The heroic acts that led South Africa to freedom have paved a way to many other African countries seeking a way to freedom and stability for their citizens. Even after many years of struggle and attempts for such a freedom destination, countless of Africans still suffer from bondages than one can care count and the endless struggles to freedom must have taken a toll to some who have simply gave in to lifelong enslavement that only God knows the end.
Various forms of conflict continue to lead to problems like poverty, hatred and resentment hindering proper growth and development. Even in South Africa when you look at the livelihood of those that Nelson Mandela and many of his fellow freedom fighters fought for, one would wonder if there is such a time as when freedom will come! In his Autobiography, Nelson Mandela writes at the time of his meeting with Lembede one of the men that inspired him so much towards his “Long Walk to Freedom” saying the following.
He hated the idea of the black inferiority complex and castigated what he called the worship and idolization of the West and their ideas. The inferiority complex, he affirmed, was the greatest barrier to liberation. He noted that wherever the African had been given the opportunity, he was capable of developing to the same extent as the white man, citing such African heroes as Marcus Garvey, W. E. B. Du Bois, and Haile Selassie.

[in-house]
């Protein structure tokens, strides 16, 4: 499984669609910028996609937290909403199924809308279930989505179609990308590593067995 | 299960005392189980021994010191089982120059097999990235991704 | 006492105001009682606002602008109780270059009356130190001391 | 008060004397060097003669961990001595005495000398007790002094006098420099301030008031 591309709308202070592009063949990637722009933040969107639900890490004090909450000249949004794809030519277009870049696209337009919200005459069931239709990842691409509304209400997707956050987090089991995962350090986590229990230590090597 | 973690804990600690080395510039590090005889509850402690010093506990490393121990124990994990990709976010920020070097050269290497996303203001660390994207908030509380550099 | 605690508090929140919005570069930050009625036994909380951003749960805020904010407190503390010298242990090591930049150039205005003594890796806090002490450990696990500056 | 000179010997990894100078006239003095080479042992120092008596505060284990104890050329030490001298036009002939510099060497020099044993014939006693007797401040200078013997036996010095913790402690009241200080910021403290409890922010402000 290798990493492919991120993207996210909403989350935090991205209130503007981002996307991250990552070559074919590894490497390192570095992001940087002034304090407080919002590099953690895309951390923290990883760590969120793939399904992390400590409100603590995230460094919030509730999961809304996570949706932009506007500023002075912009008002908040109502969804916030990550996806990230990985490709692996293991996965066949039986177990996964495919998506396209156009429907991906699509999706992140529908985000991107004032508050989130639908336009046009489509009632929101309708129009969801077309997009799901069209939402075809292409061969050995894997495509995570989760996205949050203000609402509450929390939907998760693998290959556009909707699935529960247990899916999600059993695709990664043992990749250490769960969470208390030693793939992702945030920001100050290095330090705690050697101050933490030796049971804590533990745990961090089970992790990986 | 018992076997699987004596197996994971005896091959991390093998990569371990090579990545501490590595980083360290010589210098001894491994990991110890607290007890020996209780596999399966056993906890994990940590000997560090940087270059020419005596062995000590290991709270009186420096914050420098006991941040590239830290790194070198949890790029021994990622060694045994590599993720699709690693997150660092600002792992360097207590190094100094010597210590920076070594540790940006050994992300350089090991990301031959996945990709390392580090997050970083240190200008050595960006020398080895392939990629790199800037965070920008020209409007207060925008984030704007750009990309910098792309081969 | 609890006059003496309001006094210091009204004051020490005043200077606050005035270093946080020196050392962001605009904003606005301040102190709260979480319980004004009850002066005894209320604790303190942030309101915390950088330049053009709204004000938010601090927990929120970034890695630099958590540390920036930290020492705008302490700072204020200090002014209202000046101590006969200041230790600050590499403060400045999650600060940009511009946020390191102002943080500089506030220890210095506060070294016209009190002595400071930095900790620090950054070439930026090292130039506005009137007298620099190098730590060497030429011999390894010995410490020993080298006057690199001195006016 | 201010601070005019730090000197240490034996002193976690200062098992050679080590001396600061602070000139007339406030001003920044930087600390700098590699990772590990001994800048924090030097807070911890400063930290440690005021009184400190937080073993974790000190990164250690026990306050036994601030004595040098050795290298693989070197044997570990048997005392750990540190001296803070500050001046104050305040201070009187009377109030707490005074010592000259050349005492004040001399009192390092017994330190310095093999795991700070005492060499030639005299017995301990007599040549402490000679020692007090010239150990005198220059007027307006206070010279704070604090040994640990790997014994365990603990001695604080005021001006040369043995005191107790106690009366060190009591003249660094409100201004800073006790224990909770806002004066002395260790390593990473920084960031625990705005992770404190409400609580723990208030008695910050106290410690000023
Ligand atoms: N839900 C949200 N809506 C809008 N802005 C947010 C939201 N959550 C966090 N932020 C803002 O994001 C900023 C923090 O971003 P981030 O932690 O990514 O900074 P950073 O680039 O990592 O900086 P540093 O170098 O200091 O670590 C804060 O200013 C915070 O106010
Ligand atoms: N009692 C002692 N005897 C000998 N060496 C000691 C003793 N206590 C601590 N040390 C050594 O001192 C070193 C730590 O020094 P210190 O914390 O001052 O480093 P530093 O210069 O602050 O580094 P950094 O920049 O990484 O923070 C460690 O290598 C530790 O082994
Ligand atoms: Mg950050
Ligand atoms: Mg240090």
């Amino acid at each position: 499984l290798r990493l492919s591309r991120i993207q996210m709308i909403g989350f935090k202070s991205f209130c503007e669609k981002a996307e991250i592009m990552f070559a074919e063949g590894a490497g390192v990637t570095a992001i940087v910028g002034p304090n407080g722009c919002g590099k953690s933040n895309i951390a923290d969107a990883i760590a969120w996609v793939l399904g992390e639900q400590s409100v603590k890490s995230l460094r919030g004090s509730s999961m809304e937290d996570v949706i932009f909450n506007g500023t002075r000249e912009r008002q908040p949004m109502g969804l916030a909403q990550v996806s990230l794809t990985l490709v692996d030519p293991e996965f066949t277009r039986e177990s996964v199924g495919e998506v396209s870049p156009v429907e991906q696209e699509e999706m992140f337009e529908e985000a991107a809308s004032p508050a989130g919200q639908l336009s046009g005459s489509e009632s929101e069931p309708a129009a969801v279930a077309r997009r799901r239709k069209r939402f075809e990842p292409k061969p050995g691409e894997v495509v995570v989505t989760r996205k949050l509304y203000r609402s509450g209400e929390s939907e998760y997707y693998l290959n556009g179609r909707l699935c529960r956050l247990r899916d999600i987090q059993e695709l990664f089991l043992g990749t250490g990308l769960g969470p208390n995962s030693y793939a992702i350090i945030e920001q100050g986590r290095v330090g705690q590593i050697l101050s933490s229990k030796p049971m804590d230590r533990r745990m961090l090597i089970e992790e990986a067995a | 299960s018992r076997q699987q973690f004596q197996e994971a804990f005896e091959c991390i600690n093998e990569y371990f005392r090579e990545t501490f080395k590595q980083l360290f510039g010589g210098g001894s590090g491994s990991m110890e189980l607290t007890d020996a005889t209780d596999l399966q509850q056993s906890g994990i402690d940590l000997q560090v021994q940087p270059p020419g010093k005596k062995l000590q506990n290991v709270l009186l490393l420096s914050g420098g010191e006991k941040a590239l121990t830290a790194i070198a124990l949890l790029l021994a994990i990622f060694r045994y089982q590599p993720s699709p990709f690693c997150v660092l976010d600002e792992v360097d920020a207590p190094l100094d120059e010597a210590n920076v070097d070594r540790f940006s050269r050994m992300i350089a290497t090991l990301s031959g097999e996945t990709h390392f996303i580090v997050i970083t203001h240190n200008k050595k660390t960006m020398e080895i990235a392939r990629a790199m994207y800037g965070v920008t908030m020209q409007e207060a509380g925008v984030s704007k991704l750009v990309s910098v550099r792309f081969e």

Isn’t it sad that the same challenges probably to a lesser extent that Nelson and Lembede struggled to defeat decades ago persist in our various societies around the world? Let us start by looking at the issues of idolization of the West and their ideas.
Speaking to a friend (a co-worker) a while back, he shared a story that had angered him of a congregant who stated, “Africans are lazy and that’s the reason they are poor”. My coworker shared he had reminded the congregant that most of the American prosperity was built by Africans who had been forcefully brought here as slaves, reminding her that even now Africans are still contributing a great deal to the development of the West.
There was anxiety about what Kenya would become after Kenyatta. Ubuntu was abroad in the post-uhuru Kenya. One could point to the opposite that had occurred in the Belgian Congo in the early 1960s, and more recently in the genocide in Rwanda in 1994.
As regards to the inferiority complex as the greatest barrier to liberation, I think it is indeed one of the evils left behind by decades of enslavement, colonial rule, and various dictatorships where people have gone to the extent of behaving worse than beasts, killing one another to advance their selfish interests. As I study Mandela and Tutu and their leadership towards Truth and Reconciliation the self-evident work that took South Africa to where she is today, it’s my hope more people of such courage and conviction will stand and lead in our world today.
 Grupp et al., “‘Only God Can Promise Healing.’”
 Mandela, Long Walk to Freedom the Autobiography of Nelson Mandela.
 Desmond, No Future Without Forgiveness.